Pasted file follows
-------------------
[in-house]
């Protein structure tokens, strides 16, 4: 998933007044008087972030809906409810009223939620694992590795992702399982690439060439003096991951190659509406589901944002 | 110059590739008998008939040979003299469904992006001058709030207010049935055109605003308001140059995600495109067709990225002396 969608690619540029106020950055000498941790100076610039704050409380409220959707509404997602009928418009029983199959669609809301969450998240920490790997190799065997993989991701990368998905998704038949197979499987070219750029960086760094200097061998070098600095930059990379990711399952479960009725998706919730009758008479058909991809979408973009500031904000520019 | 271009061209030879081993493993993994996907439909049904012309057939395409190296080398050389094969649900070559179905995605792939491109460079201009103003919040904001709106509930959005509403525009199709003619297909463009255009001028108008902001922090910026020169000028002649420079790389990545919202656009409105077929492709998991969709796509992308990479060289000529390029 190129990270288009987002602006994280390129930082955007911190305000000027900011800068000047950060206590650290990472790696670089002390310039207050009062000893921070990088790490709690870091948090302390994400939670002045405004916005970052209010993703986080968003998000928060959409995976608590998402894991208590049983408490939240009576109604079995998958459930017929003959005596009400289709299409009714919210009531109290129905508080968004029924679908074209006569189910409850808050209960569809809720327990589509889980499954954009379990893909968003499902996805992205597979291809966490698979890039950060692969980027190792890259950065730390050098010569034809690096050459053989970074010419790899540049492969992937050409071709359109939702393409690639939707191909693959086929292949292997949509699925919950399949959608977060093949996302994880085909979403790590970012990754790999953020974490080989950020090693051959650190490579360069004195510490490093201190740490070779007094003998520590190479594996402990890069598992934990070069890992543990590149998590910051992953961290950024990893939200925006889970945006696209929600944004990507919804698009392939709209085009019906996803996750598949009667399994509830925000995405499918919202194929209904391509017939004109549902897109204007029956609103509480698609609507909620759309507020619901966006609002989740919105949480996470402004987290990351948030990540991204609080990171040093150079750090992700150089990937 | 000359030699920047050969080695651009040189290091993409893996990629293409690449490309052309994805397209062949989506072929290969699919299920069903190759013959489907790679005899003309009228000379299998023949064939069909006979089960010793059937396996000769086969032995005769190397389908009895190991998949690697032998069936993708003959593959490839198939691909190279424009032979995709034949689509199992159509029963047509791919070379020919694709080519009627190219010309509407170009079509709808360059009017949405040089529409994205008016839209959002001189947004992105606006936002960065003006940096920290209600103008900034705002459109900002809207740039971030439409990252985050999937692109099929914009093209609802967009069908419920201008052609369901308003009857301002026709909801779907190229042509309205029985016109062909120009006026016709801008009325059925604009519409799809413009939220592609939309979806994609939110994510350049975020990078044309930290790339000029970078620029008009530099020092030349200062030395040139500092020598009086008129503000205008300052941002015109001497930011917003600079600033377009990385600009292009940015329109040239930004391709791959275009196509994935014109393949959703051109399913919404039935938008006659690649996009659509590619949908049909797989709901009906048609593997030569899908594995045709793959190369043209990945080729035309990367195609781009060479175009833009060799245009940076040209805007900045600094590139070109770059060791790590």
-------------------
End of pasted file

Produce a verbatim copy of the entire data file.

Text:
[in-house]
């Protein structure tokens, strides 16, 4: 998933007044008087972030809906409810009223939620694992590795992702399982690439060439003096991951190659509406589901944002 | 110059590739008998008939040979003299469904992006001058709030207010049935055109605003308001140059995600495109067709990225002396 969608690619540029106020950055000498941790100076610039704050409380409220959707509404997602009928418009029983199959669609809301969450998240920490790997190799065997993989991701990368998905998704038949197979499987070219750029960086760094200097061998070098600095930059990379990711399952479960009725998706919730009758008479058909991809979408973009500031904000520019 | 271009061209030879081993493993993994996907439909049904012309057939395409190296080398050389094969649900070559179905995605792939491109460079201009103003919040904001709106509930959005509403525009199709003619297909463009255009001028108008902001922090910026020169000028002649420079790389990545919202656009409105077929492709998991969709796509992308990479060289000529390029 190129990270288009987002602006994280390129930082955007911190305000000027900011800068000047950060206590650290990472790696670089002390310039207050009062000893921070990088790490709690870091948090302390994400939670002045405004916005970052209010993703986080968003998000928060959409995976608590998402894991208590049983408490939240009576109604079995998958459930017929003959005596009400289709299409009714919210009531109290129905508080968004029924679908074209006569189910409850808050209960569809809720327990589509889980499954954009379990893909968003499902996805992205597979291809966490698979890039950060692969980027190792890259950065730390050098010569034809690096050459053989970074010419790899540049492969992937050409071709359109939702393409690639939707191909693959086929292949292997949509699925919950399949959608977060093949996302994880085909979403790590970012990754790999953020974490080989950020090693051959650190490579360069004195510490490093201190740490070779007094003998520590190479594996402990890069598992934990070069890992543990590149998590910051992953961290950024990893939200925006889970945006696209929600944004990507919804698009392939709209085009019906996803996750598949009667399994509830925000995405499918919202194929209904391509017939004109549902897109204007029956609103509480698609609507909620759309507020619901966006609002989740919105949480996470402004987290990351948030990540991204609080990171040093150079750090992700150089990937 | 000359030699920047050969080695651009040189290091993409893996990629293409690449490309052309994805397209062949989506072929290969699919299920069903190759013959489907790679005899003309009228000379299998023949064939069909006979089960010793059937396996000769086969032995005769190397389908009895190991998949690697032998069936993708003959593959490839198939691909190279424009032979995709034949689509199992159509029963047509791919070379020919694709080519009627190219010309509407170009079509709808360059009017949405040089529409994205008016839209959002001189947004992105606006936002960065003006940096920290209600103008900034705002459109900002809207740039971030439409990252985050999937692109099929914009093209609802967009069908419920201008052609369901308003009857301002026709909801779907190229042509309205029985016109062909120009006026016709801008009325059925604009519409799809413009939220592609939309979806994609939110994510350049975020990078044309930290790339000029970078620029008009530099020092030349200062030395040139500092020598009086008129503000205008300052941002015109001497930011917003600079600033377009990385600009292009940015329109040239930004391709791959275009196509994935014109393949959703051109399913919404039935938008006659690649996009659509590619949908049909797989709901009906048609593997030569899908594995045709793959190369043209990945080729035309990367195609781009060479175009833009060799245009940076040209805007900045600094590139070109770059060791790590």